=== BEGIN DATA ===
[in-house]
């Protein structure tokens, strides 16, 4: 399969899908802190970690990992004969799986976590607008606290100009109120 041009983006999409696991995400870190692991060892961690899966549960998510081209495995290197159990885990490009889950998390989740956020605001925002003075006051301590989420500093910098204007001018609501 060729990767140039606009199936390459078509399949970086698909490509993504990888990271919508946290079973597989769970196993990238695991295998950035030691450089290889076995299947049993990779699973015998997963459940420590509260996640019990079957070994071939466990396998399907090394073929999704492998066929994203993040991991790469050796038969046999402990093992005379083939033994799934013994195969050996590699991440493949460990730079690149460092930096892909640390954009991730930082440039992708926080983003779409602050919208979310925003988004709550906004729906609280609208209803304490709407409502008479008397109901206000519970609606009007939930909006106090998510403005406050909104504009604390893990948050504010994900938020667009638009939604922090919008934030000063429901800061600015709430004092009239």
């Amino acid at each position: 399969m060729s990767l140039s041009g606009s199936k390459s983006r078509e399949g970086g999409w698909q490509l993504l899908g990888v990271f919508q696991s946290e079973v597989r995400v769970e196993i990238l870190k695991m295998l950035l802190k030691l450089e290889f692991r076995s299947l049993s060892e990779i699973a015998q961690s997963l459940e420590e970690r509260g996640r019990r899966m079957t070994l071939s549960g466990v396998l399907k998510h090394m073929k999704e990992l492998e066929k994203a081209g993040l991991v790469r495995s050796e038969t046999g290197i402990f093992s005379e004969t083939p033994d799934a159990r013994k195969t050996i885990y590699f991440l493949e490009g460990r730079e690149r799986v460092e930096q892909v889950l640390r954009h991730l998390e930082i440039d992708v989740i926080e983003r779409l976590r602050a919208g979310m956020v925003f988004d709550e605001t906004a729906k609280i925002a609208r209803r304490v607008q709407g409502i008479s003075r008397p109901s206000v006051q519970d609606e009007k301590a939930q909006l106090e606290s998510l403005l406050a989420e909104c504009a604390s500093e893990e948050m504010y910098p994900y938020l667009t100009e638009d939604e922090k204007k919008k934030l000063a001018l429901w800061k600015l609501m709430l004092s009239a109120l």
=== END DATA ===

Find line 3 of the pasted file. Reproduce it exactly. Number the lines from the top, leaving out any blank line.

């Amino acid at each position: 399969m060729s990767l140039s041009g606009s199936k390459s983006r078509e399949g970086g999409w698909q490509l993504l899908g990888v990271f919508q696991s946290e079973v597989r995400v769970e196993i990238l870190k695991m295998l950035l802190k030691l450089e290889f692991r076995s299947l049993s060892e990779i699973a015998q961690s997963l459940e420590e970690r509260g996640r019990r899966m079957t070994l071939s549960g466990v396998l399907k998510h090394m073929k999704e990992l492998e066929k994203a081209g993040l991991v790469r495995s050796e038969t046999g290197i402990f093992s005379e004969t083939p033994d799934a159990r013994k195969t050996i885990y590699f991440l493949e490009g460990r730079e690149r799986v460092e930096q892909v889950l640390r954009h991730l998390e930082i440039d992708v989740i926080e983003r779409l976590r602050a919208g979310m956020v925003f988004d709550e605001t906004a729906k609280i925002a609208r209803r304490v607008q709407g409502i008479s003075r008397p109901s206000v006051q519970d609606e009007k301590a939930q909006l106090e606290s998510l403005l406050a989420e909104c504009a604390s500093e893990e948050m504010y910098p994900y938020l667009t100009e638009d939604e922090k204007k919008k934030l000063a001018l429901w800061k600015l609501m709430l004092s009239a109120l």